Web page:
Would you open an HTML document sent to you?
One factor that makes detecting these attacks difficult is that the web enables so many different types of encoding. There are more than 100 different character encodings, and we've added higher level encodings such as percent-encoding, HTML-entity encoding, and bbcode on top of those.
The real nightmare here is that anywhere downstream, systems may decode this data and reawaken a dormant attack. So, even if your application isn't vulnerable to injection, someone might use the data from your application or service.
As Web 2.0 continues to mashup data from different sources, the likelihood of these attacks increases.
Stamp out injection
You should view untrusted data as though it's malicious code and treat it accordingly: validate, separate, and encode.
Validate: have a whitelist input validation rule for every input - no exceptions. Not just for form fields, but hidden fields, URL parameters, headers, cookies, and all backend systems.
Separate: don't mix up the data into command strings. Wherever possible, you should use parameterized interfaces, such as PreparedStatement in Java, that prevent injection by keeping code and data separate.
Show you care
Injection is not a new problem - we've known about it for decades. The body of knowledge on XSS and SQL injection is extensive. If your system forwards an attack to an innocent victim, though, you not only make yourself look bad but in the Web 2.0 world there's a chance your software will lead to wider a proliferation of attacks than was possible in the bad old days.
Jeff Williams is the founder and CEO of Aspect Security and the volunteer chair of the Open Web Application Security Project. His latest project is the Enterprise Security API, a free and open set of foundational security building blocks for developers.
When, in #3, I said "If you really MUST have an interactive website" I meant "If you really MUST have a website that is interactive without the traditional post-to-server, refresh page approach". Sorry about that.
Obviously everything's interactive these days; otherwise you wouldn't NEED server-side code. The problem with AJAX is that designers want websites to act like desktop applications, and vendors are lining up in agreement (because they want to rent you software as a service in perpetuity instead of sell you software once). My position is that it's all snake oil being foisted on you for selfish reasons and you're better off doing it the old way.
Sorry for being unclear.
Blame the *users*? Blame the USERS? Furrfu...
How is it the user's fault that "web developers" are, for the most part, incompetent knuckle-dragging buffoons. Should users be expected to retrieve and peruse the source (including all the scripts, stylesheets, embedded images, Flash videos, PDFs, QuickTime movies and all the other crap that gets embedded into HTML documents nowadays) for each page and identify whether there may be security issues with it before opening it in a browser? Is it really too much to ask to expect people who are (nominally at least) professional programmers to actually have at least the rudiments of a clue about the job?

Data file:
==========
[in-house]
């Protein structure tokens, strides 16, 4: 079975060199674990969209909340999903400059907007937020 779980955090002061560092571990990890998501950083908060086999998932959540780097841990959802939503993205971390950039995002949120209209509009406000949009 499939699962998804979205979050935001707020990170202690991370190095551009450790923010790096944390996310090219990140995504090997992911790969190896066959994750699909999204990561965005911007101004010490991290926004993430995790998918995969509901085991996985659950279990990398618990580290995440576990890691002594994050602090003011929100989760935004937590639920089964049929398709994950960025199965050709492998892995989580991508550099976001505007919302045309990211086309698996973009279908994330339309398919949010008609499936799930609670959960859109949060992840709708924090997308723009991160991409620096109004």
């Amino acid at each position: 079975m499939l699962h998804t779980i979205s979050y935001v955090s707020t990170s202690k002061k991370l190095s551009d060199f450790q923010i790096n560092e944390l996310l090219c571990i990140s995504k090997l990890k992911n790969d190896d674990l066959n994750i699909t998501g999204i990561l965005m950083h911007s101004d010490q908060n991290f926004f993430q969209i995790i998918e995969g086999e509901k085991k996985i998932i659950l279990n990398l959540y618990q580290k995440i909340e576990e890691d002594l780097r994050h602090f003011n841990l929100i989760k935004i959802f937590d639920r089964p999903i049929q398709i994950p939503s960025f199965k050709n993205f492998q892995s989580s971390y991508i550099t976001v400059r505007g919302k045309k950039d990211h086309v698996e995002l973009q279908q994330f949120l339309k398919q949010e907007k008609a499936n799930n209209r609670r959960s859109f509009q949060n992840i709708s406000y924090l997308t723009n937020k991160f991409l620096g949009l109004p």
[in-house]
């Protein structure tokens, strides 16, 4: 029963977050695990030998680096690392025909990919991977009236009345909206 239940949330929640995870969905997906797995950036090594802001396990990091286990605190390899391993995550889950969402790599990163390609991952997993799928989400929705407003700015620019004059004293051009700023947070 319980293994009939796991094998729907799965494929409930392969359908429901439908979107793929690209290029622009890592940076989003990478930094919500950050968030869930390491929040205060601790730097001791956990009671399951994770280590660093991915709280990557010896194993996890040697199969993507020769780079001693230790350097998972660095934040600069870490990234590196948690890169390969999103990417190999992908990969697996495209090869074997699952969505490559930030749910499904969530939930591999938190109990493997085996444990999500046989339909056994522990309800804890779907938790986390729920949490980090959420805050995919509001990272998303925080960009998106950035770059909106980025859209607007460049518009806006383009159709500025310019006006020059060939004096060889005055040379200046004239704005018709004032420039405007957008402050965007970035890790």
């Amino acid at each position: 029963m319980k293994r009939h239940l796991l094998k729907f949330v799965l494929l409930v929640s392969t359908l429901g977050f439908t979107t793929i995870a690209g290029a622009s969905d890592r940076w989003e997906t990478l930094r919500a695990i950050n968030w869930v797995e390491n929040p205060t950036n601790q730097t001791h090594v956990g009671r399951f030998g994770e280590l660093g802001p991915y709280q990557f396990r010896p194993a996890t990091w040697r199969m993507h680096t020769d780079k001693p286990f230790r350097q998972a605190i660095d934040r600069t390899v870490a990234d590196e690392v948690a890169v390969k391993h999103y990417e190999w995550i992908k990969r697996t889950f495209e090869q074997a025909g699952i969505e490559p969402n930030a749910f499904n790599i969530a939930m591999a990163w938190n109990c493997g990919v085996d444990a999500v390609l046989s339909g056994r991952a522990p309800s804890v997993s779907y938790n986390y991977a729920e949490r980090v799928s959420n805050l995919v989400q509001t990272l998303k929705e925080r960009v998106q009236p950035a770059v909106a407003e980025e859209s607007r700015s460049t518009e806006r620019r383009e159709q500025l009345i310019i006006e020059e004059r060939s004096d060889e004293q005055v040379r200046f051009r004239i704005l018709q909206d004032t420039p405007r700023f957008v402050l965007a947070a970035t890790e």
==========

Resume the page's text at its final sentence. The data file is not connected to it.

I suggest banning Register readers from commenting until they can demonstrate how to comment sensibly (if ever).
Web 2.0 is a Mega Fail -- this whole SUBJECT is dumb.
Hear me out.
Listen, you want to know how to do a proper website? It's easy. I've been doing it for over ten years. Try this on for size:
1) All code belongs on the server side. Use an OOP language like Java or C#. Ideally, you should separate out your database-touching code on an app server behind an extra firewall (you want at least 3 tiers, plus the user's browser). If you're a tiny shop on a hosting service, and all you've got is the web tier and a database, you've got to make do with that. Pick a hosting service that uses Unix, it's generally a little safer. Your server side code should accept the user's inputs, then validate them (don't forget that part!), formulate a response and send an assembled web page back to the browser. This means the browser only sees static pages, which makes it friendlier to a wide variety of browsers and screen readers (for the blind) as well.
3) If you really MUST have an interactive website, like for example, if you're doing a movie ad, do it in Flash, and have it only display static data you've staged in the browser. Flash is ideal for MOVIES, and MUSIC and GAMES. For everything else it's a complete waste of time and it locks out the blind and people with alternative browsers so it's not very socially friendly.
4) Whenever someone in your office starts talking about Ajax or Web 2.0, BITCH SLAP HIM. Explain that it's for his own good and you're only trying to help, then ask him if the feeling has passed. If he hasn't been cured yet, repeat as necessary.
The web is a mature medium, with many established, safe practices. Try adhering to what's been proven to work, and stop trying to change everything every couple of years!
Paris because... Well... She's cute, isn't she?